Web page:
If you are frugal, but you are currently in a relationship with a spend-thrift, there is a greater than fifty-percent chance that your relationship is not going to work in the long run. If you place a high value on health and fitness, but you are dating someone who is a lazy couch potato, then nine times out of ten, your relationship is going to fizzle out at some point in the future. If you believe that "honesty is the best policy," but your spouse or companion believes "the only thing worse than lying is dying," then your relationship is doomed.

Okay Alan ... enough of the right reasons!  What are some of the WRONG reasons for breaking up?

1) Your companion hurt your feelings and/or bruised your ego

Comment: I have seen many men and women break up with a companion simply because their romantic partner did something or said something to "hurt their feelings," or that left a dent in their ego. This is a very invalid reason for breaking up with someone.

I can't name how many times I have witnessed a couple break up, only to get back together days later, weeks later, or months later, because both realized they just needed time to get over hurt feelings or a perceived insult to their ego.

The next time your feelings are hurt ... just spend some time discussing what comments and/or what actions caused this, and offer heartfelt apologies if needed. No need to push the "break up" button over petty disagreements and arguments.

2) Your companion won't act the way you want them to

Comment: I say this in my second book, Upfront and Straightforward: You cannot enter into any romantic relationship with the expectation of your companion always allowing you to have your way and exhibit the exact behavior that you want them to.  This is usually the result of a 'spoiled ego' on your part as well as unrealistic expectations of what a true relationship really is.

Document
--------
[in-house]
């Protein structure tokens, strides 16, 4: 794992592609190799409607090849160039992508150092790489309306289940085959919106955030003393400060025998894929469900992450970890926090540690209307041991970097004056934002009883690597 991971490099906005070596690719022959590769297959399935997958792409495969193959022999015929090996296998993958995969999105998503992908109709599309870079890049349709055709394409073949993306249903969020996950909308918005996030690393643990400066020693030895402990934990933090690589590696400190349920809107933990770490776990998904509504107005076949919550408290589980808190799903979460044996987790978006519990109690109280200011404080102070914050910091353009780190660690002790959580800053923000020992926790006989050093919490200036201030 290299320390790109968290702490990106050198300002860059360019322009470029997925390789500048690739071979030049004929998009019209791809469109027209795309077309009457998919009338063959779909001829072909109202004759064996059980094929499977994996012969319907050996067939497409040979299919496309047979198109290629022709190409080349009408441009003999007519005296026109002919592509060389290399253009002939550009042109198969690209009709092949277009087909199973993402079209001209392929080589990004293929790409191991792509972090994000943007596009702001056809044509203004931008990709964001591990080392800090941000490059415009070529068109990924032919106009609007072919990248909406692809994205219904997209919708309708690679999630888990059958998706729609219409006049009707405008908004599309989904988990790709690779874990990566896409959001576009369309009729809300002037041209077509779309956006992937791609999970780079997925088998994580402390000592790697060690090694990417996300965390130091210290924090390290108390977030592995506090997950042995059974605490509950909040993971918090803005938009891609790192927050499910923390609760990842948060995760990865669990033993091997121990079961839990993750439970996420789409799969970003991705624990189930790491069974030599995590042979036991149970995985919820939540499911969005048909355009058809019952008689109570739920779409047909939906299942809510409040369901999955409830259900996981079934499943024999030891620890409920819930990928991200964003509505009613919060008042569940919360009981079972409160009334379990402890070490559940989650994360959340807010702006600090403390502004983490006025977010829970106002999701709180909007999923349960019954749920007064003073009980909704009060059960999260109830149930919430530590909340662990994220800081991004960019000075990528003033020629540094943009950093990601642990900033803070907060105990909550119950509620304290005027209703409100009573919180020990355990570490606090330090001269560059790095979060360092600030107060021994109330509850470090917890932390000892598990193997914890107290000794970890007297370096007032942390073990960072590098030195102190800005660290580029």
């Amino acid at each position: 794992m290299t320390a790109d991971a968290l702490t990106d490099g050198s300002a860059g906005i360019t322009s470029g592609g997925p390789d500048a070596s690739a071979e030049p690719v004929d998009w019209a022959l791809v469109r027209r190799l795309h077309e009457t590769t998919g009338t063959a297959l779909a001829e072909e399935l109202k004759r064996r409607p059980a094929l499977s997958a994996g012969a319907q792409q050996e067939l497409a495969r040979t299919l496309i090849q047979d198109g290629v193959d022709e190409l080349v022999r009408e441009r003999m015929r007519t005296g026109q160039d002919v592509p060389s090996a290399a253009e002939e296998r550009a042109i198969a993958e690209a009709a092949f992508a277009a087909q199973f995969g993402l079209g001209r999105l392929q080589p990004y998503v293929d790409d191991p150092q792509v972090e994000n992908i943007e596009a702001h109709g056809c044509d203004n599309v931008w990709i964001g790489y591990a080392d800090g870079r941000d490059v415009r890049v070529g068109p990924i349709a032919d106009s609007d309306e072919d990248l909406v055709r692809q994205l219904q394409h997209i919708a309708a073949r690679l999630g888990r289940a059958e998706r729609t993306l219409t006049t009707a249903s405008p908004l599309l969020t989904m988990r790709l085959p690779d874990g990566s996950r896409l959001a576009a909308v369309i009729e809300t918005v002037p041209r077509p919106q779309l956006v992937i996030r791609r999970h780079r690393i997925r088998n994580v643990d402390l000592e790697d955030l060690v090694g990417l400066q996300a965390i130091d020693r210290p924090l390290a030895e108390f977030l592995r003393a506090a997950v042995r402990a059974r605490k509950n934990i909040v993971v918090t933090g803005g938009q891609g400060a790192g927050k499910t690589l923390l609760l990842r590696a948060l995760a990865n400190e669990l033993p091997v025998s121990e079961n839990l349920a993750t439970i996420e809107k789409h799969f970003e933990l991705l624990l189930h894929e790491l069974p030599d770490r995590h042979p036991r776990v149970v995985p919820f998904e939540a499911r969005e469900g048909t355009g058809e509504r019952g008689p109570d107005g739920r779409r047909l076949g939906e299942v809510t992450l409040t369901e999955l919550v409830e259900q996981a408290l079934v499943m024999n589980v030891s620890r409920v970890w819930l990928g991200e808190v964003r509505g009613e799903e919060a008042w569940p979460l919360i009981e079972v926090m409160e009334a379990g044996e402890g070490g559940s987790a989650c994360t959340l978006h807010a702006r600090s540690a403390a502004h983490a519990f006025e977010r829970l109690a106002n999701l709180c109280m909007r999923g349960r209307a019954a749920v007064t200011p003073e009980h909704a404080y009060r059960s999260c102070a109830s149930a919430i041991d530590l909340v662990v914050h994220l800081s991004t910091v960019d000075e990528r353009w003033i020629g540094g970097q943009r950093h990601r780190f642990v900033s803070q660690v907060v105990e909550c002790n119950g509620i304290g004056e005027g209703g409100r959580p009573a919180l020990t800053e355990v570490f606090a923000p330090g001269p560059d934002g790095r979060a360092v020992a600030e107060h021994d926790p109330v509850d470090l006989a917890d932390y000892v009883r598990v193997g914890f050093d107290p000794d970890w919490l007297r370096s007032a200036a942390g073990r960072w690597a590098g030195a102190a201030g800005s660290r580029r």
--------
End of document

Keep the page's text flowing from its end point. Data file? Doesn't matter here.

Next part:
The biggest mistake you can ever make going into a relationship is trying to get your companion to make drastic changes in their behavior for the sole and specific purpose of pleasing you. Once a man or woman is in their early-to-mid 30s or older, 90% chance they are going to be set in their ways. You have to either accept them "as is," or decide to pursue another companion who has more similar interests and tolerable differences.

3) Your companion gained some weight, got laid off from their job, or experienced some other "temporary setback"

Comment: One of the worst things a man or woman can do is "kick a person while they are down." With the exception of extenuating circumstances, you should never break up with your companion when they are facing some sort of unexpected episode of adversity or in the midst of one of their lowest points in their life.

I've known women to break up with a man within days after he lost his high five-figure or six-figure job. That's cold. Why not help him send out resumes in an attempt to get a new job? I've known men to break up with women simply because they gained 30, 40 or 50 pounds of added weight. That's even more heartless. Why not buy your girlfriend or wife a treadmill, a stationary bicycle or a membership at the local health club and work out with her?

Nine times out of ten, if you break up with a companion for temporary, superficial reasons like these, the minute your former companion rebounds back to normal, you will be ready to grovel your way back into their life.  You might meet another man or woman who seems better looking, sexier, and has more to offer, but more than likely, once these new entertaining distractions reveal their wide array of flaws and shortcomings, you will find yourself reminiscing about the good ol' days with the partner you abandoned.

The decision to break up with someone you feel you are in love with is always challenging. Just make sure that when you make the decision to end a relationship, it won't be a decision you will find yourself regretting in both the short-run and the long-run.